Caenorhabditis elegans worms are frequently used to investigate how dietary restriction prolongs invertebrate lifespan. Researchers have shown that when food intake is restricted, C. elegans worms live longer; one of the pathways affected involves disruption of the insulin/insulin-like growth factor-1-like tyrosine kinase receptor, daf-2.1 Even without dietary restriction, worms with a mutation of this receptor have a longer lifespan.
Depuydt et al. (2013) used accurate mass and time liquid chromatography–tandem mass spectrometry (LC-MS/MS) to compare the proteomes of C. elegans worms undergoing dietary restriction (DR) and those bred with a daf-2 receptor mutation that abolishes signaling.2 Their aim was to uncover pathways common to each life-prolonging strategy and also to investigate where they diverged.
The researchers cultured age-synchronized populations of the mutant and control strains of C. elegans worms for two days before flash freezing and preparation of tissues for trypsin digestion. They analyzed samples using a constant-pressure capillary high-performance liquid chromatography (HPLC) system coupled online to an LTQ Orbitrap mass spectrometer (Thermo Scientific). Depuydt and colleagues then quantified differential expression of the proteins using a label-free method, identifying resulting peptide sequences by comparison with the WormBase (release WS210) data set for unambiguous matches.
The researchers found that, compared with fully fed worms, numbers of large and small ribosomal protein subunits were reduced in the proteomes of both mutant and DR individuals. Furthermore, they found that levels of tRNA synthetases were reduced in the daf-2 mutants. On closer examination, this was not due to gene transcription rates, as mRNA levels did not differ from those in the fully fed controls.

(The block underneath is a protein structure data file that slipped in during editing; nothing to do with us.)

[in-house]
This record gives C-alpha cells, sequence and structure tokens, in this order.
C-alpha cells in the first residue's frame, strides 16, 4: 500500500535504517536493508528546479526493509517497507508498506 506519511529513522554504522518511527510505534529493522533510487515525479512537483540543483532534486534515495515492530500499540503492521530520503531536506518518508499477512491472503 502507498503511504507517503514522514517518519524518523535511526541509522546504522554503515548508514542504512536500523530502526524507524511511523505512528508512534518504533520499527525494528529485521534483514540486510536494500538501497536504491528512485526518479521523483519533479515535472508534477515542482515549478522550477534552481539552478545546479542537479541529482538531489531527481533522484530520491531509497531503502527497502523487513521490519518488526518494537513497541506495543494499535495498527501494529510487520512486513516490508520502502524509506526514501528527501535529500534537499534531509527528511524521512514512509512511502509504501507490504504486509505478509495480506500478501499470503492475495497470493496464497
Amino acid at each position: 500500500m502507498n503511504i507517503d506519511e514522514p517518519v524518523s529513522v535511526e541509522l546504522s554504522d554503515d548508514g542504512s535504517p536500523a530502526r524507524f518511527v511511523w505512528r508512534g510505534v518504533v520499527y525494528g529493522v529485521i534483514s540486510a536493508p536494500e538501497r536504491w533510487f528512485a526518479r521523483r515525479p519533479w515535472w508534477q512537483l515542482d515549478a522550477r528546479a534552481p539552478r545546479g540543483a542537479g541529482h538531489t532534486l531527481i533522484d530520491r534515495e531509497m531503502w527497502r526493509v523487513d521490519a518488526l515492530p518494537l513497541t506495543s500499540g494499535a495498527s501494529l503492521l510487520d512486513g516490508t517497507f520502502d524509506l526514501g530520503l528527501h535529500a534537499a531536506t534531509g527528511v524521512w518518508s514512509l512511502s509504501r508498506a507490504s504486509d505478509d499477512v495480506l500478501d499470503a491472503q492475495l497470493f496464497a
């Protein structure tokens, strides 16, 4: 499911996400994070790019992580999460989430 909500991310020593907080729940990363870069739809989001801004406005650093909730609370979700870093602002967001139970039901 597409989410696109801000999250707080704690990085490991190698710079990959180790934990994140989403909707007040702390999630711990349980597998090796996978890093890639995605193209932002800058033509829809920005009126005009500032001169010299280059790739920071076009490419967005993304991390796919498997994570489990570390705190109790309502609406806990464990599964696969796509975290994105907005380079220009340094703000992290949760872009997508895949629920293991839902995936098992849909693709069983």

Depuydt and co-workers wondered if post-transcriptional regulation occurred at the level of protein synthesis. Worms were fed radio-labeled Escherichia coli to measure protein synthesis, and the researchers found that rates were indeed reduced in the DR and daf-2 mutant groups (P < 0.001 and P < 0.0005, respectively).
However, transmission electron microscopy showed that, despite a smaller body size, the DR and daf-2 mutant worms contained more muscle mass. Using quantitative reverse transcription polymerase chain reaction, the researchers found increased transcription rates for genes encoding muscle proteins in the daf-2 mutants but not in the DR worms.
Preservation of muscle mass was also reflected by proteomic analysis; proteins — including actin isoform ACT-1, myosin heavy chains, and the actin binding tropomyosin LEV-11 — were increased in the DR and daf-2 worm proteomes. The authors speculate that these increased protein levels help preserve muscle mass and function throughout DR stress.
Depuydt and co-authors emphasize that further investigation of aging processes at the proteomic level is necessary.
1. Kimura, K.D., et al. (1997) “daf-2, an Insulin Receptor–Like Gene That Regulates Longevity and Diapause in Caenorhabditis elegans,” Science, 277 (pp. 942–946).
2. Depuydt, G., et al. (2013) “Reduced insulin/insulin-like growth factor‐1 signaling and dietary restriction inhibit translation but preserve muscle mass in Caenorhabditis elegans,” Molecular and Cellular Proteomics (published on September 3 as Manuscript M113.027383), doi: 10.1074/mcp.M113.027383.
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